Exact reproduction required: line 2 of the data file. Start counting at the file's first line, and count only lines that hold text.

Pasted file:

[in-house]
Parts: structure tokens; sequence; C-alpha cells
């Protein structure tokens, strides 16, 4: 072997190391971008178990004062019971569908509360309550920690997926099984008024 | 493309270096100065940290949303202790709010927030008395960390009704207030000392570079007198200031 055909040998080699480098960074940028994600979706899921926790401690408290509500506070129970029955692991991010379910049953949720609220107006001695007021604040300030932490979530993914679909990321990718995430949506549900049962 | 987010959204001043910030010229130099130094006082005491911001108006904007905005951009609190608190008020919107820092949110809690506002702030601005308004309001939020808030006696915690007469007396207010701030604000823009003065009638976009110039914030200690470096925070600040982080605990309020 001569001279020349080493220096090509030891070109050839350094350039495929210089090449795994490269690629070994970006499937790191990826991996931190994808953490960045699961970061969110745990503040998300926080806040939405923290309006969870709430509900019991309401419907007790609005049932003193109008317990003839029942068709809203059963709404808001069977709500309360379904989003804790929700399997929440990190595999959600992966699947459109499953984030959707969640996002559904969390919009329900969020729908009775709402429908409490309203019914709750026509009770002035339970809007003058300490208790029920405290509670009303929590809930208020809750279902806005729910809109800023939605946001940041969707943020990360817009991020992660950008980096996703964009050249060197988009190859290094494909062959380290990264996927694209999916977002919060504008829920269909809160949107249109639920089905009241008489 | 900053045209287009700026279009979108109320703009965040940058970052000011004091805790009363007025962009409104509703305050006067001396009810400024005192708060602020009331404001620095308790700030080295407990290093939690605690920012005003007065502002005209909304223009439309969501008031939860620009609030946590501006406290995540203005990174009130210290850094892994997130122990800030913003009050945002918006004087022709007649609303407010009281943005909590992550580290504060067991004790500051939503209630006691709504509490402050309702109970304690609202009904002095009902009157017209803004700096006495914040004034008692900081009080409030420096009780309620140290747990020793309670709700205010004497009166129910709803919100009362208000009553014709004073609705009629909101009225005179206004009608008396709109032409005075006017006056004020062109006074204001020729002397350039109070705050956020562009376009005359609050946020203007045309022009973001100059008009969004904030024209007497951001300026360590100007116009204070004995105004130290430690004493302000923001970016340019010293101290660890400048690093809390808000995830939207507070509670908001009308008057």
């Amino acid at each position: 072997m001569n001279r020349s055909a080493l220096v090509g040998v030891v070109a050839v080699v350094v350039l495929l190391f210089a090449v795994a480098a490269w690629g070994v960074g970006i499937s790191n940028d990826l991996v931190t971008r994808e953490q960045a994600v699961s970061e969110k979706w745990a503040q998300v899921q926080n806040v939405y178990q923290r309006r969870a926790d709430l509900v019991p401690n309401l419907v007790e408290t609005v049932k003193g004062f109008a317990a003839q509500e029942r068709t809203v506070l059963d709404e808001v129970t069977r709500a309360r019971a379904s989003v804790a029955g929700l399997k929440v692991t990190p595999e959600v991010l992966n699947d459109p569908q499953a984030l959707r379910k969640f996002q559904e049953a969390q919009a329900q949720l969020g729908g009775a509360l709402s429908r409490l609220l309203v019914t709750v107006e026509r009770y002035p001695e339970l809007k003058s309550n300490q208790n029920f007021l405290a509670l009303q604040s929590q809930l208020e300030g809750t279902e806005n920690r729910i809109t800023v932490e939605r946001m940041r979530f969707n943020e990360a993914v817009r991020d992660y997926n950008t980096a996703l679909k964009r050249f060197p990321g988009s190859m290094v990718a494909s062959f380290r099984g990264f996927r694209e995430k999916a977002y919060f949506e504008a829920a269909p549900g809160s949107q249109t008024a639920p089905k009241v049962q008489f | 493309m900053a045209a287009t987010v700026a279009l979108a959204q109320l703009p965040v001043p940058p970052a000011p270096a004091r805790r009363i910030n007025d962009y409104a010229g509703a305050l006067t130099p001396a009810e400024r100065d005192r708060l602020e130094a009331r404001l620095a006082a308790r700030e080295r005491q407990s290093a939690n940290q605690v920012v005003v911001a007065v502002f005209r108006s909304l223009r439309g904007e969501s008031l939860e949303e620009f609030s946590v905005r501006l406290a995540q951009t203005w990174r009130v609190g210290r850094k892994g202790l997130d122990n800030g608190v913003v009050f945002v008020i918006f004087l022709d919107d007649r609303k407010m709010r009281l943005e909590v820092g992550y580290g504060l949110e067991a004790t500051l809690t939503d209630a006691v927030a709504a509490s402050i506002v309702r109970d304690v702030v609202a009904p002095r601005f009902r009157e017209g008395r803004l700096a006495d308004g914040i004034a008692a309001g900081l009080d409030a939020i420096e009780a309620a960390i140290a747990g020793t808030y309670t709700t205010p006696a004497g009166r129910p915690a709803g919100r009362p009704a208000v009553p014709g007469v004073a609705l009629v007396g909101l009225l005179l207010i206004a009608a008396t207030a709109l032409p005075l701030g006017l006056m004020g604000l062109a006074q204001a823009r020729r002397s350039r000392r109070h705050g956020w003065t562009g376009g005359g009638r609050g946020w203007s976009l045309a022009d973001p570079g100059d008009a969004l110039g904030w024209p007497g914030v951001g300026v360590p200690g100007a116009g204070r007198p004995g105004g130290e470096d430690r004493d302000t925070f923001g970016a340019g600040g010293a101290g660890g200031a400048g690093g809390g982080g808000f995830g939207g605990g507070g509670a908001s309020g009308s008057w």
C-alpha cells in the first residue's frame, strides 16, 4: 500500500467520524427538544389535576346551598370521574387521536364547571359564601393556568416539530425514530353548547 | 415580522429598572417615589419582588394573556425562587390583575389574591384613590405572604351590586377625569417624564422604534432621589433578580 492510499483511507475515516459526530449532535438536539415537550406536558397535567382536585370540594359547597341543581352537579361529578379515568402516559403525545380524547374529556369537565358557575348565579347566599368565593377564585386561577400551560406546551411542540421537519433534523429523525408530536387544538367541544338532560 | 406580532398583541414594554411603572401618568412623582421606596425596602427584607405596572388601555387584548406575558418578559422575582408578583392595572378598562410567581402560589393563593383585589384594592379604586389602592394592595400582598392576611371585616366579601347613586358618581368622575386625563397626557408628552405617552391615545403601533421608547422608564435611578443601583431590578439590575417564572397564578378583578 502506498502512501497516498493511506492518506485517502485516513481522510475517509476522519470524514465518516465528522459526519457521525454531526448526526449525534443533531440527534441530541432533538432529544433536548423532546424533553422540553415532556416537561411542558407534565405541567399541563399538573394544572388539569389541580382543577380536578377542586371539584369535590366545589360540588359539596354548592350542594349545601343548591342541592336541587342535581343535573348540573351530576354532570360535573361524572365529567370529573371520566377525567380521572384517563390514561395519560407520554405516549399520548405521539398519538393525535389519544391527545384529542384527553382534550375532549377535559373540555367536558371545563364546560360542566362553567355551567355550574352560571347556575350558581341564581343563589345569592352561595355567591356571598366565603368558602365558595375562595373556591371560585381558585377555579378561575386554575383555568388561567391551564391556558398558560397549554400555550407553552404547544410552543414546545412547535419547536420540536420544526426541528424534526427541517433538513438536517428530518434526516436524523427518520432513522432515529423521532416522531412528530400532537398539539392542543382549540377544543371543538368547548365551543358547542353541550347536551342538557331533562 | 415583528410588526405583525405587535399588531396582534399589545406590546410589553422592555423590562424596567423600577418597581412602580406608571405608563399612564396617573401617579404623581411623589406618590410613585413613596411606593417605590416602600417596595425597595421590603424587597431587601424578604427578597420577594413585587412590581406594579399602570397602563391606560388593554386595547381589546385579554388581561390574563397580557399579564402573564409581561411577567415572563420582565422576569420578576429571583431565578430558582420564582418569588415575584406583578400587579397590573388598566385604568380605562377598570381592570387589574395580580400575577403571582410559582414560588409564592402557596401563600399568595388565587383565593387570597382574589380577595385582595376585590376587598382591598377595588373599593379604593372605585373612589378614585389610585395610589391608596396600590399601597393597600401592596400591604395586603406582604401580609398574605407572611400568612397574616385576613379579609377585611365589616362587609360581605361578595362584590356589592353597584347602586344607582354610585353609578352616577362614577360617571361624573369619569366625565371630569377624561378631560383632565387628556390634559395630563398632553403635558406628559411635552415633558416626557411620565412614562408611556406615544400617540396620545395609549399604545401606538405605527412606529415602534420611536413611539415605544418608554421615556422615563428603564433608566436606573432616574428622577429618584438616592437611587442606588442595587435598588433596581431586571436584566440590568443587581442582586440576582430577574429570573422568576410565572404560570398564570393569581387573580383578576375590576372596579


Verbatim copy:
Parts: structure tokens; sequence; C-alpha cells